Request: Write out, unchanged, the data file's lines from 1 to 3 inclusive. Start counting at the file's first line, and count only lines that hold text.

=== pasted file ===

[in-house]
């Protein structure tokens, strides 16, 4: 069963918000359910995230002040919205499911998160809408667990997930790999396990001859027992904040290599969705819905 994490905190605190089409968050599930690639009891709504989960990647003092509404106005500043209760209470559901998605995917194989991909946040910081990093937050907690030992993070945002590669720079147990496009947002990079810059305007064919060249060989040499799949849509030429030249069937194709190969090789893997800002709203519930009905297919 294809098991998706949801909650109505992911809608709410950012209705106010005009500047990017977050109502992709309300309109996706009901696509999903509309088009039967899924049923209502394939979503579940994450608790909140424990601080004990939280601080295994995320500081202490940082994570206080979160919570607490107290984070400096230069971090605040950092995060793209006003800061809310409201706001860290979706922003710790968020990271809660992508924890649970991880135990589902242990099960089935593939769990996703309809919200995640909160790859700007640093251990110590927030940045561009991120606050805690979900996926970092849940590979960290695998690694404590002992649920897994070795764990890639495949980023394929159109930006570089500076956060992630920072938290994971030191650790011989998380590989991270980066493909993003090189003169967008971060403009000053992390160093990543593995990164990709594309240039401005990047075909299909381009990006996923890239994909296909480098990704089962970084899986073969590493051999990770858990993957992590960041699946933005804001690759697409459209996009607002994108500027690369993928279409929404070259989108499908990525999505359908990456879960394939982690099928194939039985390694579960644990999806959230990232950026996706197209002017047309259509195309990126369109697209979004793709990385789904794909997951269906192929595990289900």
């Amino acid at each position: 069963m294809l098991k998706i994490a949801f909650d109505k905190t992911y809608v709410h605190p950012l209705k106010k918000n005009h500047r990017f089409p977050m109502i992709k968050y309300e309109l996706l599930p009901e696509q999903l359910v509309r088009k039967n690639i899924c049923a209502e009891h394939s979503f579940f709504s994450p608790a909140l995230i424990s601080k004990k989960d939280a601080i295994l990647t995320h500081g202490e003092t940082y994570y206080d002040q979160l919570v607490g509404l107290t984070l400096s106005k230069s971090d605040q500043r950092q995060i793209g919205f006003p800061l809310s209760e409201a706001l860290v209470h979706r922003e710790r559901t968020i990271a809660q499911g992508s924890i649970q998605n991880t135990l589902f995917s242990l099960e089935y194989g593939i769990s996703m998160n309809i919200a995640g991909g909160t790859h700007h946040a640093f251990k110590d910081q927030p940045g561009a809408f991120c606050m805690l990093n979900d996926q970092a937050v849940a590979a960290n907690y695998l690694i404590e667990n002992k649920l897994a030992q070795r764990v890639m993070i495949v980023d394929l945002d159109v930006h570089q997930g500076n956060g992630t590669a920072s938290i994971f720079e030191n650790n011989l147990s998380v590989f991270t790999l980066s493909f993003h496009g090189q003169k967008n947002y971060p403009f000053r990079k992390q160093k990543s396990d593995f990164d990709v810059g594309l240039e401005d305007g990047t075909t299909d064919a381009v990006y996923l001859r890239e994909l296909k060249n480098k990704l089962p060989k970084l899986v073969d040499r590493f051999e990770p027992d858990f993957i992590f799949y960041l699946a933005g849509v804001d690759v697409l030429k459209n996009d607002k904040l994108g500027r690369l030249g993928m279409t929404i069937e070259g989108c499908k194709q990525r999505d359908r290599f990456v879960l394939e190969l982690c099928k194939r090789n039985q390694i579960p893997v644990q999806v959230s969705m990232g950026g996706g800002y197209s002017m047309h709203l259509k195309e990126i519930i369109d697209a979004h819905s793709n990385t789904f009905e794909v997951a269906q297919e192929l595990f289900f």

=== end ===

[in-house]
């Protein structure tokens, strides 16, 4: 069963918000359910995230002040919205499911998160809408667990997930790999396990001859027992904040290599969705819905 994490905190605190089409968050599930690639009891709504989960990647003092509404106005500043209760209470559901998605995917194989991909946040910081990093937050907690030992993070945002590669720079147990496009947002990079810059305007064919060249060989040499799949849509030429030249069937194709190969090789893997800002709203519930009905297919 294809098991998706949801909650109505992911809608709410950012209705106010005009500047990017977050109502992709309300309109996706009901696509999903509309088009039967899924049923209502394939979503579940994450608790909140424990601080004990939280601080295994995320500081202490940082994570206080979160919570607490107290984070400096230069971090605040950092995060793209006003800061809310409201706001860290979706922003710790968020990271809660992508924890649970991880135990589902242990099960089935593939769990996703309809919200995640909160790859700007640093251990110590927030940045561009991120606050805690979900996926970092849940590979960290695998690694404590002992649920897994070795764990890639495949980023394929159109930006570089500076956060992630920072938290994971030191650790011989998380590989991270980066493909993003090189003169967008971060403009000053992390160093990543593995990164990709594309240039401005990047075909299909381009990006996923890239994909296909480098990704089962970084899986073969590493051999990770858990993957992590960041699946933005804001690759697409459209996009607002994108500027690369993928279409929404070259989108499908990525999505359908990456879960394939982690099928194939039985390694579960644990999806959230990232950026996706197209002017047309259509195309990126369109697209979004793709990385789904794909997951269906192929595990289900």
């Amino acid at each position: 069963m294809l098991k998706i994490a949801f909650d109505k905190t992911y809608v709410h605190p950012l209705k106010k918000n005009h500047r990017f089409p977050m109502i992709k968050y309300e309109l996706l599930p009901e696509q999903l359910v509309r088009k039967n690639i899924c049923a209502e009891h394939s979503f579940f709504s994450p608790a909140l995230i424990s601080k004990k989960d939280a601080i295994l990647t995320h500081g202490e003092t940082y994570y206080d002040q979160l919570v607490g509404l107290t984070l400096s106005k230069s971090d605040q500043r950092q995060i793209g919205f006003p800061l809310s209760e409201a706001l860290v209470h979706r922003e710790r559901t968020i990271a809660q499911g992508s924890i649970q998605n991880t135990l589902f995917s242990l099960e089935y194989g593939i769990s996703m998160n309809i919200a995640g991909g909160t790859h700007h946040a640093f251990k110590d910081q927030p940045g561009a809408f991120c606050m805690l990093n979900d996926q970092a937050v849940a590979a960290n907690y695998l690694i404590e667990n002992k649920l897994a030992q070795r764990v890639m993070i495949v980023d394929l945002d159109v930006h570089q997930g500076n956060g992630t590669a920072s938290i994971f720079e030191n650790n011989l147990s998380v590989f991270t790999l980066s493909f993003h496009g090189q003169k967008n947002y971060p403009f000053r990079k992390q160093k990543s396990d593995f990164d990709v810059g594309l240039e401005d305007g990047t075909t299909d064919a381009v990006y996923l001859r890239e994909l296909k060249n480098k990704l089962p060989k970084l899986v073969d040499r590493f051999e990770p027992d858990f993957i992590f799949y960041l699946a933005g849509v804001d690759v697409l030429k459209n996009d607002k904040l994108g500027r690369l030249g993928m279409t929404i069937e070259g989108c499908k194709q990525r999505d359908r290599f990456v879960l394939e190969l982690c099928k194939r090789n039985q390694i579960p893997v644990q999806v959230s969705m990232g950026g996706g800002y197209s002017m047309h709203l259509k195309e990126i519930i369109d697209a979004h819905s793709n990385t789904f009905e794909v997951a269906q297919e192929l595990f289900f």